“My solo exhibition last year at The Ministry of Art in St Kilda was the most amazing, daunting, rewarding, fulfilling and truly incredible experience, providing me with recognition for my artistic passion,” says artist Antoinette Ferwerda. “When I committed to the show date, there was no turning back - it became gruelling to paint late into the night for months.” But once the works were complete and hung and the first painting sold, Antoinette relaxed and reconsidered her career. While she started a visual communications degree at RMIT, she transferred mid course to a BA at Deakin University, majoring in psychology and neurological impairment. She worked in the pharmaceutical industry for 14 years while maintaining an art practice in her spare time. “Somehow, every creative pursuit over the years had come full circle in that one night and I felt a sense of calm being right back where I belonged - I was an artist.” The show sold out and now Antoinette has a selection of works available through Greenhouse Interiors and a range of towels with Ninnho. Her next exhibition will be in November at The Ministry of Art.
Which five words best describe you? Artistic, passionate, imaginative, intuitive, optimistic.
How did you get your career start and what path have you taken since? From a young age, doing arty stuff was a very natural part of daily life, particularly as I had the good fortune of having an art teacher as my mum. I studied art throughout secondary school, particularly loved art history and English literature, then went on to uni to study graphic design. Somehow, my inner creative felt disconnected so I switched unis, finished a different BA and found myself working for the next 14 years in the scientific, corporate world of pharmaceuticals. Painting had become my weekend hobby and I’d managed to sell a few artworks to family, friends and corporates over the years. I painted in my tiny flat and then moved house to paint in my garage, working on large private commissions and creative projects for around 10 years whilst juggling my corporate career. When I was lucky enough to have my beautiful children, spending time at home allowed some space which triggered my inner creative to switch on loudly. My painting technique and style had developed over those 10 years, the timing was right and I started to work hard to finally call myself an artist.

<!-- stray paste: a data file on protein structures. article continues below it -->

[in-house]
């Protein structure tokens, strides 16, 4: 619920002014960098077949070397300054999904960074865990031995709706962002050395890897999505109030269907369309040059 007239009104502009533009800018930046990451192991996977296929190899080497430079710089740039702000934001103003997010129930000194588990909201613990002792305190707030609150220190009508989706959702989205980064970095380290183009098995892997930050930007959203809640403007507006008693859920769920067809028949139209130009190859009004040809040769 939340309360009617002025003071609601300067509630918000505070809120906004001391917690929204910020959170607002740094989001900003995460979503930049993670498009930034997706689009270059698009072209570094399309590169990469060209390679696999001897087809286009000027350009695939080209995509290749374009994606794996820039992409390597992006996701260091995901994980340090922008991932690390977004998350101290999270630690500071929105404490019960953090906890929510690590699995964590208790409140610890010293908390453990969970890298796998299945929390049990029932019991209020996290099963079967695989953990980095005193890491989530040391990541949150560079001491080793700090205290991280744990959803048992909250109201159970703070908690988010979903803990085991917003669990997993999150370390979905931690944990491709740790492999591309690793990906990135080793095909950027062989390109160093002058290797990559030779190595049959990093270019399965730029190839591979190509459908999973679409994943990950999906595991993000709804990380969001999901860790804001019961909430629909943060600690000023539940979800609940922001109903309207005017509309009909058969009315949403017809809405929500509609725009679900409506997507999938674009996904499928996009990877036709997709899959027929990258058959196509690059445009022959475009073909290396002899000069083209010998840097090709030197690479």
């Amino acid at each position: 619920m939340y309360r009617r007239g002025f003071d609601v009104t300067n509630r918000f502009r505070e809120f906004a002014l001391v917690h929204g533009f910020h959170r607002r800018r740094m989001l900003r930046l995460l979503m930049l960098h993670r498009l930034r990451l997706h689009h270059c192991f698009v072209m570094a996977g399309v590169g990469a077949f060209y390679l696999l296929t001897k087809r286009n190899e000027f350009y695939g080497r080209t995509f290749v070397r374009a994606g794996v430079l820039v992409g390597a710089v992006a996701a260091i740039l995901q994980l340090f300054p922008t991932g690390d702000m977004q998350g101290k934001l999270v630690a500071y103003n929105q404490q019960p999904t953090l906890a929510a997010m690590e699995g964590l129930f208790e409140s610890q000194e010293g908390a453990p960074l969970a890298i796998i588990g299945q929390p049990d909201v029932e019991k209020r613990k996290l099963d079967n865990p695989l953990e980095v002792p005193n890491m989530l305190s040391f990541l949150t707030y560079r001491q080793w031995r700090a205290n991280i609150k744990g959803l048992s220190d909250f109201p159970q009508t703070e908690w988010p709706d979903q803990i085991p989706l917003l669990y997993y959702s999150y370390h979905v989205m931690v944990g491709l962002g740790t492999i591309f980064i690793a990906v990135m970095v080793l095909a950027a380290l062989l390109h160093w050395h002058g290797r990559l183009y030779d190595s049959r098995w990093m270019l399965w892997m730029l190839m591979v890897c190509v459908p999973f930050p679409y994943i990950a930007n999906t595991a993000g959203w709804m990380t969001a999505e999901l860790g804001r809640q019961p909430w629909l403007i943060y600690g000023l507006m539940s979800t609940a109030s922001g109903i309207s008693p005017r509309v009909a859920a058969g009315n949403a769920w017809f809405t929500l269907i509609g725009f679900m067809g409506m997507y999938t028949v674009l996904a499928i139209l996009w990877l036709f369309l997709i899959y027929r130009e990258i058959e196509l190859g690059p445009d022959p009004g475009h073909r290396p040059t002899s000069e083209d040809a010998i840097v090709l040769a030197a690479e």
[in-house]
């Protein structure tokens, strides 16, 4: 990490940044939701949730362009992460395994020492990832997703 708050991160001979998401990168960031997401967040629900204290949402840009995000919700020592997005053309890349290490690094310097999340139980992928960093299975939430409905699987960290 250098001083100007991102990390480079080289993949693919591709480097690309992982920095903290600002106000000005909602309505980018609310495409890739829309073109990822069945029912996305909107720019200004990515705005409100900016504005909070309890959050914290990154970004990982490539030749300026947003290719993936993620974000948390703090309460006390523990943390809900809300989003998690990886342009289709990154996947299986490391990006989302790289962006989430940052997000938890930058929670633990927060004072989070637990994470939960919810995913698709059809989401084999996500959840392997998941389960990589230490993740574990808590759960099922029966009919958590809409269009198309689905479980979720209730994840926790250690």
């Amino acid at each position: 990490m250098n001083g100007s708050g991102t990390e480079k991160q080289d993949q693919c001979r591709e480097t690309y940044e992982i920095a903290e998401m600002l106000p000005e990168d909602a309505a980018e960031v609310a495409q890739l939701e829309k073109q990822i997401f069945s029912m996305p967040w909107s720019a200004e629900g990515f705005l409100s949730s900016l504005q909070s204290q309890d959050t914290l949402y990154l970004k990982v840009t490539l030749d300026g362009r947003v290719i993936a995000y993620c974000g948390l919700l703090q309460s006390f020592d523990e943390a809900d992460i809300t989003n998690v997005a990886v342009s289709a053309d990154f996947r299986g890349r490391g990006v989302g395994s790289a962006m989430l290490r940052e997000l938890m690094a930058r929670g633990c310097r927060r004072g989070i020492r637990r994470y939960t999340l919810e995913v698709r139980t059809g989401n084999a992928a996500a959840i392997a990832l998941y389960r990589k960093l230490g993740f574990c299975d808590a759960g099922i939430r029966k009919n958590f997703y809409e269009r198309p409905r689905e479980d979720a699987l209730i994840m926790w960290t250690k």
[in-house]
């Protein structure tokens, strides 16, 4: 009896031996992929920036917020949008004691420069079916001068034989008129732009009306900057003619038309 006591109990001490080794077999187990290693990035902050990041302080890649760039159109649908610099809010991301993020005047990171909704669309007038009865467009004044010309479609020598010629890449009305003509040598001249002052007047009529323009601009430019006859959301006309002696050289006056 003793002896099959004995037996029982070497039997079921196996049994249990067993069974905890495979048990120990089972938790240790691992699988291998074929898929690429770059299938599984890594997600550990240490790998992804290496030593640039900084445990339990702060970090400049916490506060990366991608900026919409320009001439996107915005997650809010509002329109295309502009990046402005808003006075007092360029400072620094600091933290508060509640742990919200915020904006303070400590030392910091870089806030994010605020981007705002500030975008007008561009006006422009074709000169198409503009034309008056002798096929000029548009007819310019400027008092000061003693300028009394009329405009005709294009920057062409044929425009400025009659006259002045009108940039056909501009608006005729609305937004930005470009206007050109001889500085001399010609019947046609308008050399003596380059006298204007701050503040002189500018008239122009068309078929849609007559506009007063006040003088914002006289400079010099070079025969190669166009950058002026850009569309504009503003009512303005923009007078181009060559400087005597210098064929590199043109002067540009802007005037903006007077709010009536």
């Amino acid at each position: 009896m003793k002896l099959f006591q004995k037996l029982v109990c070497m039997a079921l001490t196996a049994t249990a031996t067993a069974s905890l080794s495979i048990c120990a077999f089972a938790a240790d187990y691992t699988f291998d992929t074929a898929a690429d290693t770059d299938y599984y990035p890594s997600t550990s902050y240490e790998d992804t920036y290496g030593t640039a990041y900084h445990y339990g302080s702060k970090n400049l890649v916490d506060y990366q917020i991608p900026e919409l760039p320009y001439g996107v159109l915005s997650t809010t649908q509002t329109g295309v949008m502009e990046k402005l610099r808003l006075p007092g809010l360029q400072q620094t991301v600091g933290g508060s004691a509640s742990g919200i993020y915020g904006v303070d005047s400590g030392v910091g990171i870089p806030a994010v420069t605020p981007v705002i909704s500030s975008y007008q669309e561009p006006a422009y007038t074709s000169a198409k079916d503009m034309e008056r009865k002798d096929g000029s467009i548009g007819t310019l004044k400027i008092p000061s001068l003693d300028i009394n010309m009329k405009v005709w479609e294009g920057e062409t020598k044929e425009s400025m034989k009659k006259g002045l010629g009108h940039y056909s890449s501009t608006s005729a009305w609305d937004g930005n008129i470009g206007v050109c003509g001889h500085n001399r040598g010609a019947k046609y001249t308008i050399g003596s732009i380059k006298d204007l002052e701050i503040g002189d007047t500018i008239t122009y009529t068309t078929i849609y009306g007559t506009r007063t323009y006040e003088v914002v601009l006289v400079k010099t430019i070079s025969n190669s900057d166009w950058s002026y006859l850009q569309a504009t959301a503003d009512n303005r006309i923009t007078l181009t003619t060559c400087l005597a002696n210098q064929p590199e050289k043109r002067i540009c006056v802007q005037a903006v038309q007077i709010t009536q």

What’s the best lesson you’ve learnt along the way? Say yes to every creative job opportunity, then figure out how to do it and what you like doing best later. Each time you try something new, you challenge yourself and grow creatively. Stay positive and keep trying - things always work out.
What’s your proudest career achievement? My sold-out first solo exhibition at Ministry of Art last year and deciding to do my second exhibition at MOA this year in November.
What’s been your best decision? To start my family, to pick up my paintbrush instead of my pharmaceutical bag and to launch my designer towel brand, Ninnho, with my business partner Angela.
Who inspires you? J.M.W Turner, Emily Kame Kngwarreye, Sally Smart, Josef Albers, Bridget Riley, Frank Lloyd-Wright.
What are you passionate about? I’m passionate about creating and the emotional process I experience in the production of a painting. My painting is life affirming and energising; it guides me in a unique story of teaching through creation.
Which person, living or dead, would you most like to meet? Carl Jung.
What dream do you still want to fulfil? Building a family home that contains a purpose-built and very spacious art studio - one day!
What are you reading? The Book Thief by Markus Zusak - again: love his writing style and drawings.